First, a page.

#TapThursday – Whitchurch’s young ambassadors for water saving
By Nicci Russell, Managing Director of Waterwise
Yesterday I spent the morning exploring water efficiency with the children at Whitchurch C.E. Junior Academy – the really lovely school in our town in North Shropshire that two of my children are lucky enough to attend. Year 3’s topic this term is ‘Extreme Environments’ – they’ve been learning about plastics pollution and Mrs Sayers, Head of Year 3, was keen for them to learn about water saving too. I told Mrs Sayers that I’d love to come in and discuss it with the children, but that she’d need to hold my hand as I’d much rather face a TV camera than a hall full of children – I’ve loved being a school governor, but teaching would be a bit beyond my comfort zone!
Luckily, these 90 year 3 children – aged 7 and 8 – were bright as buttons and beautifully behaved and polite, and had really done their homework. They’d all compiled a water diary at home and we had great fun discussing what they’d found out and how surprised they and their families were at how much water they were wasting. It was Water Saving Week’s ‘Wash Wednesday’ yesterday, and we talked a lot about showers and baths. After a plenary assembly they all worked on mind maps, taking each of the five Water Saving Week themes and discussing how they each used water in their lives, and how they could use less. I learnt lots from them, and they’ll now be fantastic ambassadors for water efficiency in their own homes. The families of Whitchurch will be knocking a minute off their shower or an inch off their bath!
The children were really surprised that on average in the UK we all use about 140 litres a day of tap water – drinking water quality, much of which is wasted, or flushed down the loo. They thought about how much they actually drink, and the ‘embedded water’ in their clothes which their parents wash for them, and which therefore counts towards their own water footprints. They were also interested to find that this is an issue here as well as across the world, and that parts of England receive less rainfall per person than parts of Africa. We talked about sprinklers and how they’re super important for having fun in but should only be on when they’re actually being used – as an hour of a sprinkler uses as much water as a family of six does in a whole day.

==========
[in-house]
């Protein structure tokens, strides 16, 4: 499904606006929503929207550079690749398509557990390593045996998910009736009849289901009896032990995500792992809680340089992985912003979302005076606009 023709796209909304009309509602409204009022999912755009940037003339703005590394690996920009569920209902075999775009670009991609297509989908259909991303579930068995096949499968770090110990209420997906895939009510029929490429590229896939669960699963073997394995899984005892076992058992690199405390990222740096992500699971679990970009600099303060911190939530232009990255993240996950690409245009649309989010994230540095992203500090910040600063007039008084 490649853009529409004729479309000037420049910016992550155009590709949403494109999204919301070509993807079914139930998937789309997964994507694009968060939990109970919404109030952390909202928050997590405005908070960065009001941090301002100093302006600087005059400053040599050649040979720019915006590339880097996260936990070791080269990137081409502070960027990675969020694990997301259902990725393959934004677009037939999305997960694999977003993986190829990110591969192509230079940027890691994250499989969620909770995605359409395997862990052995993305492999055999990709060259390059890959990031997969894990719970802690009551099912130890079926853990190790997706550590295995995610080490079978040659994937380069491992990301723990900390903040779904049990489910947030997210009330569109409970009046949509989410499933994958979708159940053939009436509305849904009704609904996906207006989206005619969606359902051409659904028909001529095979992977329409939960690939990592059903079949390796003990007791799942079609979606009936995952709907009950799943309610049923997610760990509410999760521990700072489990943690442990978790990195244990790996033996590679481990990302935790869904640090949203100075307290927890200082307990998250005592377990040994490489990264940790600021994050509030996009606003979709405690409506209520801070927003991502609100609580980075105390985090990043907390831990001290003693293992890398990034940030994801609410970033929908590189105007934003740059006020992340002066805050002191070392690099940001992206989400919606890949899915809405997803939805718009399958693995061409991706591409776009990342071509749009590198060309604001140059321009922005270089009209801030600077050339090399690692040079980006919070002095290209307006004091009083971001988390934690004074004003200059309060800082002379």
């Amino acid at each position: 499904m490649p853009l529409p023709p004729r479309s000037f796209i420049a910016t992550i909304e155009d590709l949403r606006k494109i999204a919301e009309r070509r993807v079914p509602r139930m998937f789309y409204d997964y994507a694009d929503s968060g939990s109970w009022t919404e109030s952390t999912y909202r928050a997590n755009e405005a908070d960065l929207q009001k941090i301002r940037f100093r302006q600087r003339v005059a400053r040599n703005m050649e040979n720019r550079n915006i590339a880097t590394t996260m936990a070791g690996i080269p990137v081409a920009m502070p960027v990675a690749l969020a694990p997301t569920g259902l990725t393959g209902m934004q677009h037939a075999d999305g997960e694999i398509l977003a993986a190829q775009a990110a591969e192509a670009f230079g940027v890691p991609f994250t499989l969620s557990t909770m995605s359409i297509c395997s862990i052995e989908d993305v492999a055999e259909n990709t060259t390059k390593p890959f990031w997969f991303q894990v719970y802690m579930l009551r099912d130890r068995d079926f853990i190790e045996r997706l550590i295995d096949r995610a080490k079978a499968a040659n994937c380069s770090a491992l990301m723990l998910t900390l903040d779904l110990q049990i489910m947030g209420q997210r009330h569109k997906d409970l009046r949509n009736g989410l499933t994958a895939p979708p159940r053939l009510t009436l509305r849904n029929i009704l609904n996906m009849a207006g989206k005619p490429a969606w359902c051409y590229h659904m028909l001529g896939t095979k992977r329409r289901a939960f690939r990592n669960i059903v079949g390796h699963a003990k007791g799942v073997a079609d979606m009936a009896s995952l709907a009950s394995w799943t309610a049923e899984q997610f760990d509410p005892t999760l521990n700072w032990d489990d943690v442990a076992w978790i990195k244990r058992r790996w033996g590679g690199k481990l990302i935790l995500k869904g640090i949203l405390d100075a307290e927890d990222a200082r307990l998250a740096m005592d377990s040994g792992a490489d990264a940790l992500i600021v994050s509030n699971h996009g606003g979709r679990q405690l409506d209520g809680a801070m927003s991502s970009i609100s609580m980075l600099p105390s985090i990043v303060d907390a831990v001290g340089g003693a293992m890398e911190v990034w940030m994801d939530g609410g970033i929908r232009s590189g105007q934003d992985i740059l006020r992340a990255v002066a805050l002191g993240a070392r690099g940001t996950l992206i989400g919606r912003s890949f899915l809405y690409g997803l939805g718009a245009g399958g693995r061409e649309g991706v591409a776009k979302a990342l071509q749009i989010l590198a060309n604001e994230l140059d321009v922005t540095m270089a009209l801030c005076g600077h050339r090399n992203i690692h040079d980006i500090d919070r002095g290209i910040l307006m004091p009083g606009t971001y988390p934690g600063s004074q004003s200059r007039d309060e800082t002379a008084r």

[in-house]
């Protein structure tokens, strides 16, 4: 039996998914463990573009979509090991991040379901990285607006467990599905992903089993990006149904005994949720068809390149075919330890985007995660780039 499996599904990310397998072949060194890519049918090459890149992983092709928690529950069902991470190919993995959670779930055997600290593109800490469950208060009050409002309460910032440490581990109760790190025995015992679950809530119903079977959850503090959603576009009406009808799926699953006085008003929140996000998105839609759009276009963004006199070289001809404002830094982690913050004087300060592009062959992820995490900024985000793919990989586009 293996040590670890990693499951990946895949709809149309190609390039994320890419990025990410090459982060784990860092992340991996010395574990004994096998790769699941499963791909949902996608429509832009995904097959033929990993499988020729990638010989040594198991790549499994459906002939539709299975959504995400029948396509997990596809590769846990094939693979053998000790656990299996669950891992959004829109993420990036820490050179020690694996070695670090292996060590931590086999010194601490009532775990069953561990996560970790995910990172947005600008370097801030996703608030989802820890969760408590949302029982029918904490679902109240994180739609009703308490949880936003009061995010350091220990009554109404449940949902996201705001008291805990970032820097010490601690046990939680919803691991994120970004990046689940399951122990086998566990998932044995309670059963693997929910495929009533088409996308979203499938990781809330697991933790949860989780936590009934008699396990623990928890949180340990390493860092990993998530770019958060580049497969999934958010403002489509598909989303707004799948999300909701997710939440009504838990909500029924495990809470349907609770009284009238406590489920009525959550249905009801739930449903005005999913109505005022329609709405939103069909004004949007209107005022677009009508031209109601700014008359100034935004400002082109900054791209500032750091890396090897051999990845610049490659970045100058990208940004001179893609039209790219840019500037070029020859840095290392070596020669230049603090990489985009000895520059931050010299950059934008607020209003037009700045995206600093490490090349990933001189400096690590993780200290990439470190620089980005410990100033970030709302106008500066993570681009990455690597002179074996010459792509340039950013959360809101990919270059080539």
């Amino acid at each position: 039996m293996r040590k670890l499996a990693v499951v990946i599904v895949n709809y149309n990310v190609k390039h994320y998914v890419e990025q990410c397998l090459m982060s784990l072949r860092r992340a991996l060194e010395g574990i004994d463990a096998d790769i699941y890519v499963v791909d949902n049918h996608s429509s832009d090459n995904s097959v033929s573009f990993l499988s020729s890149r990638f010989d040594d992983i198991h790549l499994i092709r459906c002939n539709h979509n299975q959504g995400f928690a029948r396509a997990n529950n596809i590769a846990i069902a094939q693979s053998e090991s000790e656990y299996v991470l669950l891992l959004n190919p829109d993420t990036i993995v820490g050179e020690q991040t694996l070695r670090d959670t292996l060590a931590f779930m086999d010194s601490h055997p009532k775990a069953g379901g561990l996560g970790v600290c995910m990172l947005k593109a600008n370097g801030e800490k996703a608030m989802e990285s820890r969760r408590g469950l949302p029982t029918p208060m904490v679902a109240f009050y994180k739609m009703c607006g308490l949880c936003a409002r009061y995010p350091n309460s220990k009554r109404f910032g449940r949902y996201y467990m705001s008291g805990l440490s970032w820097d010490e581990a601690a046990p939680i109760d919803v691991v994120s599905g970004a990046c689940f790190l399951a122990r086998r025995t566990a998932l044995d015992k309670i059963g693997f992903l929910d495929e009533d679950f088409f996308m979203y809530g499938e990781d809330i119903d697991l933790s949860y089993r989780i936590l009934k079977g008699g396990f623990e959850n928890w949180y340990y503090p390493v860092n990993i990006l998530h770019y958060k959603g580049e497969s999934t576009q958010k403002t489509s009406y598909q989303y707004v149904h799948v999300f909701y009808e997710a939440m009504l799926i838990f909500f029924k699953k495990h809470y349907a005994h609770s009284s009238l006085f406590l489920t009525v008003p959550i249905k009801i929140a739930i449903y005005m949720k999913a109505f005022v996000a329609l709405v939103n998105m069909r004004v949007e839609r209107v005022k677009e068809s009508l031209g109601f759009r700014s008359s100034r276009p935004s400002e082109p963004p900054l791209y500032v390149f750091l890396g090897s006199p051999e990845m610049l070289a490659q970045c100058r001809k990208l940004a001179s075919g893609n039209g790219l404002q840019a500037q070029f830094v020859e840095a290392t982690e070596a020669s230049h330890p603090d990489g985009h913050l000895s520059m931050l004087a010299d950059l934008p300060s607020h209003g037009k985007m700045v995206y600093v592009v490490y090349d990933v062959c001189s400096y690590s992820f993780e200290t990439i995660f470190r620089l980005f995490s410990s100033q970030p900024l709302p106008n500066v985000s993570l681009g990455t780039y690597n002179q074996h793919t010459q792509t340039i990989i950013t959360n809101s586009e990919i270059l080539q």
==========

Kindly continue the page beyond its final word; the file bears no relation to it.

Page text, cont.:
Year 3’s three Eco Counsellors are now going to come up with an action plan for the school. This includes moving to water-efficient taps and checking for (and fixing) leaky loos – which will reduce water waste but also energy waste, helping the school play its part in both tackling and adapting to climate change. And it will bring down the school’s water and energy bills.
Year 3 also plan to write to our local MP, Owen Paterson, to tell him what they’re all doing – and what he needs to get government to do too.
The children at Whitchurch Juniors, like all children, lift their sights beyond their homes, their school and their town – they also care about the world around them. We discussed how as the UK population grows, and climate change makes water more scarce – they remembered the heatwave last summer – we’ll all need to make sure there’s enough water to go round, for society, the environment and the economy. The children are really clear that there’s an environmental driver for this – we should be leaving the environment in a better state than we found it, not worse – but also one of social justice and equality in terms of access to water. And not just elsewhere in the world – in the UK, in their lifetimes.
I had a wonderful morning with the children and the teachers and came away totally refreshed and enthused. These children had a touch of @gretathunberg about them – the incredible girl who started the school climate strikes and is influencing global politics and our approach to climate change. These children care and they’re doing something about it. I hope Owen Paterson writes back to them saying that the government will no longer be allowing homes to be built that waste water; will make it compulsory to have a label on any product we buy which uses water in our homes, whether it be for the kitchen, bathroom or garden; and will require water companies to help their customers cut water waste, and halve the amount they all use in the next 30 years.